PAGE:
Moreover, Article 5 of the AfCFTA agreement sets out 12 principles under which the AfCFTA will be governed, the most important of which are:

  • the AfCFTA is driven by Member States of the AU;
  • Regional Economic Communities (RECs) FTAs form the building blocks for the AfCFTA and the preservation of the acquis4;
  • most-favoured nation or national treatment;
  • reciprocity; and
  • consensus in decision-making.

Simply put, State Parties do not lose their trade sovereignty by acceding to the AfCFTA agreement and the REC trade regimes continue to exist, albeit now harmonised under the AfCFTA regime. As such, the experience of economic actors on trade under AfCFTA may vary significantly depending on the State Party or REC involved (for example, economic actors in East Africa where the East African Community is already highly harmonised may experience less friction than in Southern Africa, where the regional trade regime is less developed outside of the Southern African Customs Union or Common Monetary Area countries). 

AfCFTA fit for purpose?

Given the institutional shortcomings set out above, one may wonder whether AfCFTA is yet another opportunity lost for the continent. Taking such a view would be to lose sight of how FTAs operate: the AfCFTA agreement is the treaty that provides the institutional framework and overall entitlements of its members.

Sitting ‘below’ the treaty are the protocols, which in municipal law would be viewed as principal legislation (if the treaty is viewed as the basic law, the protocols are the enabling legislation). Finally, each protocol is operationalised by specific undertakings of State Parties in line with the principles set out in Article 5 of the agreement (as may be further expanded on, but not detracted by, the applicable protocol).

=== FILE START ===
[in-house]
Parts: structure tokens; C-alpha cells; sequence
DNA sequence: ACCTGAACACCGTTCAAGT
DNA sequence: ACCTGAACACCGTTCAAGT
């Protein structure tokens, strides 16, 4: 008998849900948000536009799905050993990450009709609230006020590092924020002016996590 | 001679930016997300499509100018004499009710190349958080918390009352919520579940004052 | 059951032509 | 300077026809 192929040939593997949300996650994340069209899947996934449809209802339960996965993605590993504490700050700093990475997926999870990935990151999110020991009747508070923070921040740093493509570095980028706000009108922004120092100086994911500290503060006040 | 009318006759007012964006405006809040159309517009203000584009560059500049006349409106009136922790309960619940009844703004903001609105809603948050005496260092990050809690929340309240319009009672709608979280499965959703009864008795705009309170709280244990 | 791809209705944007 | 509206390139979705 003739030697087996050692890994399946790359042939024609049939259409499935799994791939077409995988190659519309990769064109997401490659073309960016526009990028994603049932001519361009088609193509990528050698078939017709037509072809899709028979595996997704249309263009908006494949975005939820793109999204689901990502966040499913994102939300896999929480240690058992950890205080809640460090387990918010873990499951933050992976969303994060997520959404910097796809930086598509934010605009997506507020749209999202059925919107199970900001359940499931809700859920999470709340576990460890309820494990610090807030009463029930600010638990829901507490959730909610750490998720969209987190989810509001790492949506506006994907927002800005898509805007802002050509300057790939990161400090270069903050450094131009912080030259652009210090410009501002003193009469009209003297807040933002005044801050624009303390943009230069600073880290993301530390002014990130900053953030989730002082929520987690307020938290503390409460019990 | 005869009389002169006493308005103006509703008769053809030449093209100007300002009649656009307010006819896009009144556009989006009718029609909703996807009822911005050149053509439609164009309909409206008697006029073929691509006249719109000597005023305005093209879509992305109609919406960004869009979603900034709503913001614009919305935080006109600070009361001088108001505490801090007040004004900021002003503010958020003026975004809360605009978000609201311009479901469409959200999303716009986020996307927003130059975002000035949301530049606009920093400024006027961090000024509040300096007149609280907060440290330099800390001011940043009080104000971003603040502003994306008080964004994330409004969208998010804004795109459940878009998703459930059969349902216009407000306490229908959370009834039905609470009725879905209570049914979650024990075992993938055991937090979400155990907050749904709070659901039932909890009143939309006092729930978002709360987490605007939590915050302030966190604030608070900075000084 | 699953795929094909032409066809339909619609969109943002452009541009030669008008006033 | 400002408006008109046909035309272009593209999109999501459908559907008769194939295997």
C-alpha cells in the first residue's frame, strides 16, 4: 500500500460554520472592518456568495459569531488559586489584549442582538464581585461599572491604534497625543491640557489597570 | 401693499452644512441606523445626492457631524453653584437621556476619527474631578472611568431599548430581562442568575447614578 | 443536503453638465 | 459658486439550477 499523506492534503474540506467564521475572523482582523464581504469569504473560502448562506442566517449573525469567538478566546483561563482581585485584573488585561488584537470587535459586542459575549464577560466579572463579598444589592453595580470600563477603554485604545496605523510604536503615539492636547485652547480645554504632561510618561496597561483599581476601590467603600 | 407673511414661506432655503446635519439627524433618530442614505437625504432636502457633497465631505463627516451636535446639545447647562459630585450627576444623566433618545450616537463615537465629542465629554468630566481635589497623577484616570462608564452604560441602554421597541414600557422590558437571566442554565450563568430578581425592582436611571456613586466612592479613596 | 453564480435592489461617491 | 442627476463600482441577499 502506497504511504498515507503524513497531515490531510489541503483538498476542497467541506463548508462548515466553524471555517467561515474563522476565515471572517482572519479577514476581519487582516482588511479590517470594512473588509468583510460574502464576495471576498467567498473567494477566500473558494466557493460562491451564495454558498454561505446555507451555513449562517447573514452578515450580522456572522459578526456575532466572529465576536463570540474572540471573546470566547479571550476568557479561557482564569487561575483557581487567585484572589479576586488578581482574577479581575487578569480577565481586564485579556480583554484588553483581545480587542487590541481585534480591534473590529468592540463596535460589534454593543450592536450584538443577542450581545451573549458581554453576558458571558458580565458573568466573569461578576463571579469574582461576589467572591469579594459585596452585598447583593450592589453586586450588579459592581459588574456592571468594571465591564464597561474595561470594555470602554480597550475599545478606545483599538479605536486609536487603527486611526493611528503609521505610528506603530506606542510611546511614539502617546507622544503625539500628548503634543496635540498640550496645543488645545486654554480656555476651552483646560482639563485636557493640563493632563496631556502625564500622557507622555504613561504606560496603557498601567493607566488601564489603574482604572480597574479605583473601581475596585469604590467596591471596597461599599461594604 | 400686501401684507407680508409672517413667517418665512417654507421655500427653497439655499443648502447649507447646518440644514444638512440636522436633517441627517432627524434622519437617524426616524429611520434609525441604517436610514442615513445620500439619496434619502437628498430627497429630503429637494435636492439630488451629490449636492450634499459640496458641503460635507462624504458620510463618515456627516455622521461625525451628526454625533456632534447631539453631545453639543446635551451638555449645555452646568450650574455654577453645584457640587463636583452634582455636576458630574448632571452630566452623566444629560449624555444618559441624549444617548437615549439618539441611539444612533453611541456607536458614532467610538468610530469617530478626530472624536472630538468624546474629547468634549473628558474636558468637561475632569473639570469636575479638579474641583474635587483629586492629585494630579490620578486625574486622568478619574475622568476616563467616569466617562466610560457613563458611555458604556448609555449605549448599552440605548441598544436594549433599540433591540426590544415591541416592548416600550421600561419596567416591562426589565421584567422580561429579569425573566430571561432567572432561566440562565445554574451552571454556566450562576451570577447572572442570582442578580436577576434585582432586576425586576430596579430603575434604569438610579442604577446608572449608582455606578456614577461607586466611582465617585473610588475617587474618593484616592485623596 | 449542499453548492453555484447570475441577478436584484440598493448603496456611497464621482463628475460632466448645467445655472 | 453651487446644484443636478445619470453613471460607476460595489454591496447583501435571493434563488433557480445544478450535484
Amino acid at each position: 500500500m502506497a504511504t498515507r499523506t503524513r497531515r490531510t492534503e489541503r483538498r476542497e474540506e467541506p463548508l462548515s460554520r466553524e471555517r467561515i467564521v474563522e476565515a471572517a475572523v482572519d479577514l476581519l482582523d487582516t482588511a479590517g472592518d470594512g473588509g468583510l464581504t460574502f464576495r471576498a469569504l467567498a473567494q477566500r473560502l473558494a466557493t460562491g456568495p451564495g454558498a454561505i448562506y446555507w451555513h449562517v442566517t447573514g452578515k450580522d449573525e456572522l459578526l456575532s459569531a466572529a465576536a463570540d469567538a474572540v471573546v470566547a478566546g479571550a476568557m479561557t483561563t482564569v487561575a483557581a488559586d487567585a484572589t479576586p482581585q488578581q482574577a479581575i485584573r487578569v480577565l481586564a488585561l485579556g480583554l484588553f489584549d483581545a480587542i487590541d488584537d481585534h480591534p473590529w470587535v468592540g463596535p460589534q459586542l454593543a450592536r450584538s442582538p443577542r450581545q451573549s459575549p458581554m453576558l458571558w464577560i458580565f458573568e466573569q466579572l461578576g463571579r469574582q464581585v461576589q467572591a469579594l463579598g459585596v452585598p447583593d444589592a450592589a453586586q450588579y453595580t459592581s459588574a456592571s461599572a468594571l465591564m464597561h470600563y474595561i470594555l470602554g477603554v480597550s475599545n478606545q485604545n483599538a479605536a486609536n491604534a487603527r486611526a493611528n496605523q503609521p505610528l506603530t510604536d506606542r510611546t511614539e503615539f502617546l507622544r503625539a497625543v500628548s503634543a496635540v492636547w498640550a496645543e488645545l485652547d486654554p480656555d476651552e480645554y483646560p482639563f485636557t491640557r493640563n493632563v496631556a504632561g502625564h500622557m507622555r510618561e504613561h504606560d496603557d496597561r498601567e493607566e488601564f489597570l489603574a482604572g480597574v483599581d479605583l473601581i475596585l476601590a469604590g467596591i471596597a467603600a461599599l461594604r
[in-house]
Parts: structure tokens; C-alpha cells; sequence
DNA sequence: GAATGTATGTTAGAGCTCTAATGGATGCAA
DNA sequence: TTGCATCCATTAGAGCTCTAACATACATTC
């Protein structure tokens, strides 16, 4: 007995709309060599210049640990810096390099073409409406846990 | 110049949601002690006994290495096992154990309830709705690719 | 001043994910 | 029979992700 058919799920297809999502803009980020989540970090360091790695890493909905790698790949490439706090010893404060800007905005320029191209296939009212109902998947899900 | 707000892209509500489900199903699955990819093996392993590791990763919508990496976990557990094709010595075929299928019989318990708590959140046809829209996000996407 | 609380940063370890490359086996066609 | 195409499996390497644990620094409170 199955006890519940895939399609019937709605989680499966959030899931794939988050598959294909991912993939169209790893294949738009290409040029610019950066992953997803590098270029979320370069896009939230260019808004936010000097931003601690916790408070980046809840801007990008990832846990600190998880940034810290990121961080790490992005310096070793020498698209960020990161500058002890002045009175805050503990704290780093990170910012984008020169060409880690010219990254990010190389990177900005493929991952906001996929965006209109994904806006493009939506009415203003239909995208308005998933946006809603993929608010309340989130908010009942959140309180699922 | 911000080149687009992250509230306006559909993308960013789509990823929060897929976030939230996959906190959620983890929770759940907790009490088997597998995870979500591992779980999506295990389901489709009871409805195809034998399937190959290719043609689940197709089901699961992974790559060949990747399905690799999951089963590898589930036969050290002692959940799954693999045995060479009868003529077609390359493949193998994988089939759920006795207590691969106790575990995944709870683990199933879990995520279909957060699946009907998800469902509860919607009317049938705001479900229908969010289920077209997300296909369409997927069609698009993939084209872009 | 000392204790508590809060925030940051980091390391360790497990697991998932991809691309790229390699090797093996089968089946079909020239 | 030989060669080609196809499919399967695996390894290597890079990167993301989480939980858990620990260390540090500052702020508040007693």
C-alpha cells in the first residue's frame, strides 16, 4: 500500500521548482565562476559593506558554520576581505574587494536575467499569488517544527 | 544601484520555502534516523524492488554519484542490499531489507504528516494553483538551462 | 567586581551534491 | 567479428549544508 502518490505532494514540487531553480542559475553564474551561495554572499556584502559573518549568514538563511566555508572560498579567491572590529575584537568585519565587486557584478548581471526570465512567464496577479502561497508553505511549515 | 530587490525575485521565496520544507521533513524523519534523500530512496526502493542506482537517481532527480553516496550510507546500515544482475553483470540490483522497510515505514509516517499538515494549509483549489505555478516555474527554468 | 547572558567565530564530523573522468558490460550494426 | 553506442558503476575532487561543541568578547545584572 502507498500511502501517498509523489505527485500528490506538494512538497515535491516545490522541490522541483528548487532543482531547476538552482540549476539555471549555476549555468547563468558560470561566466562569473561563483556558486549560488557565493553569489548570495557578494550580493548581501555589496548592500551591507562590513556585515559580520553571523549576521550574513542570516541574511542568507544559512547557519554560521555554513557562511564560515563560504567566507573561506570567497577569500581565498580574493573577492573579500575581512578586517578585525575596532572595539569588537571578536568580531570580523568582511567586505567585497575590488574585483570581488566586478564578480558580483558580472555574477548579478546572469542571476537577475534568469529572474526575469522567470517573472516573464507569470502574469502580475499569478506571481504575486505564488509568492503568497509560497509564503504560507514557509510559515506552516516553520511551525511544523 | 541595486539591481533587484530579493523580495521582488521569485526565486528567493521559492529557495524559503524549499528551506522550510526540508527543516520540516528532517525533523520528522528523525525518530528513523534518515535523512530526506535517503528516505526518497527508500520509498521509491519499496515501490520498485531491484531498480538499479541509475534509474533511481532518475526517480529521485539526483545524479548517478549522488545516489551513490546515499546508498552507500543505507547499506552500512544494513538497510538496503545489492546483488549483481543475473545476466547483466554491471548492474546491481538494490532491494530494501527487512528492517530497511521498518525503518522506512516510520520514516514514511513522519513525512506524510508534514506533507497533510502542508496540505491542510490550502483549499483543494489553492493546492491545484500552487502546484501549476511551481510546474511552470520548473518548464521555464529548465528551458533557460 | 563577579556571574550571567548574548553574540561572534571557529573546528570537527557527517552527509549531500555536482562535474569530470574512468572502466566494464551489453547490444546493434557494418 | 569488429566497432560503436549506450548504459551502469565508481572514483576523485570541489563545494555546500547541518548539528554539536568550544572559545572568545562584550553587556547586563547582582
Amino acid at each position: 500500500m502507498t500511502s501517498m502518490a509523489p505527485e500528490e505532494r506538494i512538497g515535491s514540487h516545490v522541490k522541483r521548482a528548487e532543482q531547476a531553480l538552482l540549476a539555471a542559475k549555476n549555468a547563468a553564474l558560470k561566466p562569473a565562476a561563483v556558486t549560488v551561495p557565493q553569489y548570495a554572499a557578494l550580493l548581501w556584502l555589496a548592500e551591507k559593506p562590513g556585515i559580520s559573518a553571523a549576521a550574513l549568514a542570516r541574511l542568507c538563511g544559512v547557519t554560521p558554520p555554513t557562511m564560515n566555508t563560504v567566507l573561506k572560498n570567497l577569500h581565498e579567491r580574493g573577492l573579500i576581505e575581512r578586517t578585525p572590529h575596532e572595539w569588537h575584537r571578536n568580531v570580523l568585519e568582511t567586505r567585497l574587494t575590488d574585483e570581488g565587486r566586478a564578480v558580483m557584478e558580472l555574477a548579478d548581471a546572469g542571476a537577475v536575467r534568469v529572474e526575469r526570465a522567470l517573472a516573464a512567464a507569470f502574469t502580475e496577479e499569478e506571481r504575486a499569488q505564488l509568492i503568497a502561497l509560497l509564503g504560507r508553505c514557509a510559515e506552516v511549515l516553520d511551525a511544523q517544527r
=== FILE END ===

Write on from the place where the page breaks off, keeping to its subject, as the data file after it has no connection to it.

These undertakings are captured in schedules and appendices under each protocol. Once schedules and appendices are agreed between the State Parties, these do not become self-executing, given that they are trade agreements and in the ordinary course, public international law requires that trade agreements be signed by the Executive and passed by the legislative arm, before they become binding.

This is the case in terms of section 231(4) of South Africa’s Constitution, which provides that an international agreement becomes law in the Republic only once it is enacted into law by national legislation. For example, South Africa’s undertakings on tariffs under the Protocol on Trade in Goods will only become effective once the Minister of Finance tables these before Parliament and the South African Revenue Service updates and gazettes its Customs and Excise handbook.

This mechanism of domestication means that individuals and other economic actors have an opportunity to influence those aspects of AfCFTA that will have a direct and material impact on their businesses. However, the business community and traders need not wait for the process to get to its tail-end before getting involved to influence outcomes: there remain several protocols being negotiated (we deal with these in Part 9 of this series).

Private economic actors are invited to make submissions via their trade ministries in the negotiation processes. Moreover, those private actors who choose to be involved in this manner are also more likely to have their views canvassed by their country’s trade negotiators at critical milestones of the negotiations. As such, a proactive approach is encouraged in relation to both the outstanding protocols as well as the outstanding operationalisation of the protocols already in place.

  1. As of April 2023, 46 out of the 54 African Union (AU) Member States that have signed the AfCFTA agreement have deposited their instrument of ratification.
  2. A single market is a free trade area where trade borders have been removed and free movement of goods, services, and people is permitted.
  3. Ministers of State Parties responsible for trade.
  4. Meaning that which has been agreed at REC level is maintained, making the AfCFTA agreement an overlay rather than a replacement for the existing REC architecture.